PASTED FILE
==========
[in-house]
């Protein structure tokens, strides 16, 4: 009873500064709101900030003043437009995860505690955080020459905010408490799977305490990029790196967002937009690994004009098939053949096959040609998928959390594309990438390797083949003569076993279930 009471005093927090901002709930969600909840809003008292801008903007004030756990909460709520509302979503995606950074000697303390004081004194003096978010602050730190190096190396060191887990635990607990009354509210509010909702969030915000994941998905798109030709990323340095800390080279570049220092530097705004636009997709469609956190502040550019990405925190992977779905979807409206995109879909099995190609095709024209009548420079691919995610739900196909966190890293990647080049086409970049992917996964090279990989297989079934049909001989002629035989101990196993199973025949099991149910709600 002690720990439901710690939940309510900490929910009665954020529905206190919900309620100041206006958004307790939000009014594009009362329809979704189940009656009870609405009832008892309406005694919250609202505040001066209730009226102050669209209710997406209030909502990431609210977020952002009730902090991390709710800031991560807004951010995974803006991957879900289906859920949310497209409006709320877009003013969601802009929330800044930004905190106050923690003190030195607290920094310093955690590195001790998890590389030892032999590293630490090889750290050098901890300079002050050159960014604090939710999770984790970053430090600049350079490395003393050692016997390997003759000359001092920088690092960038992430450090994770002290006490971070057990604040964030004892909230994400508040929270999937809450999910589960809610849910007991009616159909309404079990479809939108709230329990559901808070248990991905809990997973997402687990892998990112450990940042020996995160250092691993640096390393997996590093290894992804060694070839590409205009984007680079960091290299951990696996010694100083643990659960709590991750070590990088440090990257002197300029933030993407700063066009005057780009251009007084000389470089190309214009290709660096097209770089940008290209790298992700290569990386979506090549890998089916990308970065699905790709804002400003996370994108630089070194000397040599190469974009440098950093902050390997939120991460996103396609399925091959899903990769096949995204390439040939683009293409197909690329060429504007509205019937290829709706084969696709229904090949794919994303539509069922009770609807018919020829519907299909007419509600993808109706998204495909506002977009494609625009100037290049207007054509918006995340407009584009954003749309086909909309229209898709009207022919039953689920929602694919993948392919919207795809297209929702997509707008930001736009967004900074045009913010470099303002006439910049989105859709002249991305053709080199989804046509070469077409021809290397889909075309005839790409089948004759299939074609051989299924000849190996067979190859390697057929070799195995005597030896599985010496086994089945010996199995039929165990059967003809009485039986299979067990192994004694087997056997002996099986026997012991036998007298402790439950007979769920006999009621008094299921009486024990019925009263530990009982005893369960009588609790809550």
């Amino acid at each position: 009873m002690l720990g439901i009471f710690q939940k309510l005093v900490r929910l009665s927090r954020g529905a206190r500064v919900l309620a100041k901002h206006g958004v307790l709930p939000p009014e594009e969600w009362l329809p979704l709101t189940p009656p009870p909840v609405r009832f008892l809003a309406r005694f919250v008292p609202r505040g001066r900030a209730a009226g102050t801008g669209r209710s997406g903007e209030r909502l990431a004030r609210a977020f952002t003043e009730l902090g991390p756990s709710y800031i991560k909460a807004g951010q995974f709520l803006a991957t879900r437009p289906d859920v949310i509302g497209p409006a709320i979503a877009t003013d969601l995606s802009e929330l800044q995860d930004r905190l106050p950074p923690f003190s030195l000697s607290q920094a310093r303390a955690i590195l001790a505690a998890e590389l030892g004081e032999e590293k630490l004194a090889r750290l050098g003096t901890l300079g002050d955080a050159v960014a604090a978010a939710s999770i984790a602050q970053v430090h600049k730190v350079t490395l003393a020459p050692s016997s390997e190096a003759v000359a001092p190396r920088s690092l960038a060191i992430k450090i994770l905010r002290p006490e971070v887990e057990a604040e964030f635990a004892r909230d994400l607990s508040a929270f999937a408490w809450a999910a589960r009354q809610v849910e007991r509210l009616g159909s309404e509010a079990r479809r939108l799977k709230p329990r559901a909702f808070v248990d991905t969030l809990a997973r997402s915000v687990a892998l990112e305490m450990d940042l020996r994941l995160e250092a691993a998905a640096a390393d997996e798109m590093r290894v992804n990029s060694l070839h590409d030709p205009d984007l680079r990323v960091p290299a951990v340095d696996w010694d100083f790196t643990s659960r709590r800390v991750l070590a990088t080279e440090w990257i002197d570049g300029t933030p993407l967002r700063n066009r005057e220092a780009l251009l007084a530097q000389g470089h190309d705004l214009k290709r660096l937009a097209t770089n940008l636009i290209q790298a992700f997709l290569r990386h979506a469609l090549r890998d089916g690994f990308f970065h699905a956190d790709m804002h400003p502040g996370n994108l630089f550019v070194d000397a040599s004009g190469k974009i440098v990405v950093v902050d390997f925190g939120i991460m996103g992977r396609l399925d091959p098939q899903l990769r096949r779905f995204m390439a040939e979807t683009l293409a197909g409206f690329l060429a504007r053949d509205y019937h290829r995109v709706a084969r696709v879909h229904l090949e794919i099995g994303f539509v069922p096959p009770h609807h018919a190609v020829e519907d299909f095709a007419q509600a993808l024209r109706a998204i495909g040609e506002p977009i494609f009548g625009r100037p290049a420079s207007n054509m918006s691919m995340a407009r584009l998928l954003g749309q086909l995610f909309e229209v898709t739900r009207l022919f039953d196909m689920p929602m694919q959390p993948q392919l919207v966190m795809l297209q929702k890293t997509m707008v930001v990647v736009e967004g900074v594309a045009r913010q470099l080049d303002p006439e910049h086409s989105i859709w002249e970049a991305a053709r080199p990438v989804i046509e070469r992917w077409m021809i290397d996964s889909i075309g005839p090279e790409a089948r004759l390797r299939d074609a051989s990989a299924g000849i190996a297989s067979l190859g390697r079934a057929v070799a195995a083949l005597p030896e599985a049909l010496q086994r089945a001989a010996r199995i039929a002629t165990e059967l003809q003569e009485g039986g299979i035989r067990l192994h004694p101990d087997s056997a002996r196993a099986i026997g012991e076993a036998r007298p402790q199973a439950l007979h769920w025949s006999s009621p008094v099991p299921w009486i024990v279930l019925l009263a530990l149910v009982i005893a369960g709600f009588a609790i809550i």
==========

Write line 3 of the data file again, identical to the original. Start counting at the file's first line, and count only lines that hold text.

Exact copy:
């Amino acid at each position: 009873m002690l720990g439901i009471f710690q939940k309510l005093v900490r929910l009665s927090r954020g529905a206190r500064v919900l309620a100041k901002h206006g958004v307790l709930p939000p009014e594009e969600w009362l329809p979704l709101t189940p009656p009870p909840v609405r009832f008892l809003a309406r005694f919250v008292p609202r505040g001066r900030a209730a009226g102050t801008g669209r209710s997406g903007e209030r909502l990431a004030r609210a977020f952002t003043e009730l902090g991390p756990s709710y800031i991560k909460a807004g951010q995974f709520l803006a991957t879900r437009p289906d859920v949310i509302g497209p409006a709320i979503a877009t003013d969601l995606s802009e929330l800044q995860d930004r905190l106050p950074p923690f003190s030195l000697s607290q920094a310093r303390a955690i590195l001790a505690a998890e590389l030892g004081e032999e590293k630490l004194a090889r750290l050098g003096t901890l300079g002050d955080a050159v960014a604090a978010a939710s999770i984790a602050q970053v430090h600049k730190v350079t490395l003393a020459p050692s016997s390997e190096a003759v000359a001092p190396r920088s690092l960038a060191i992430k450090i994770l905010r002290p006490e971070v887990e057990a604040e964030f635990a004892r909230d994400l607990s508040a929270f999937a408490w809450a999910a589960r009354q809610v849910e007991r509210l009616g159909s309404e509010a079990r479809r939108l799977k709230p329990r559901a909702f808070v248990d991905t969030l809990a997973r997402s915000v687990a892998l990112e305490m450990d940042l020996r994941l995160e250092a691993a998905a640096a390393d997996e798109m590093r290894v992804n990029s060694l070839h590409d030709p205009d984007l680079r990323v960091p290299a951990v340095d696996w010694d100083f790196t643990s659960r709590r800390v991750l070590a990088t080279e440090w990257i002197d570049g300029t933030p993407l967002r700063n066009r005057e220092a780009l251009l007084a530097q000389g470089h190309d705004l214009k290709r660096l937009a097209t770089n940008l636009i290209q790298a992700f997709l290569r990386h979506a469609l090549r890998d089916g690994f990308f970065h699905a956190d790709m804002h400003p502040g996370n994108l630089f550019v070194d000397a040599s004009g190469k974009i440098v990405v950093v902050d390997f925190g939120i991460m996103g992977r396609l399925d091959p098939q899903l990769r096949r779905f995204m390439a040939e979807t683009l293409a197909g409206f690329l060429a504007r053949d509205y019937h290829r995109v709706a084969r696709v879909h229904l090949e794919i099995g994303f539509v069922p096959p009770h609807h018919a190609v020829e519907d299909f095709a007419q509600a993808l024209r109706a998204i495909g040609e506002p977009i494609f009548g625009r100037p290049a420079s207007n054509m918006s691919m995340a407009r584009l998928l954003g749309q086909l995610f909309e229209v898709t739900r009207l022919f039953d196909m689920p929602m694919q959390p993948q392919l919207v966190m795809l297209q929702k890293t997509m707008v930001v990647v736009e967004g900074v594309a045009r913010q470099l080049d303002p006439e910049h086409s989105i859709w002249e970049a991305a053709r080199p990438v989804i046509e070469r992917w077409m021809i290397d996964s889909i075309g005839p090279e790409a089948r004759l390797r299939d074609a051989s990989a299924g000849i190996a297989s067979l190859g390697r079934a057929v070799a195995a083949l005597p030896e599985a049909l010496q086994r089945a001989a010996r199995i039929a002629t165990e059967l003809q003569e009485g039986g299979i035989r067990l192994h004694p101990d087997s056997a002996r196993a099986i026997g012991e076993a036998r007298p402790q199973a439950l007979h769920w025949s006999s009621p008094v099991p299921w009486i024990v279930l019925l009263a530990l149910v009982i005893a369960g709600f009588a609790i809550i």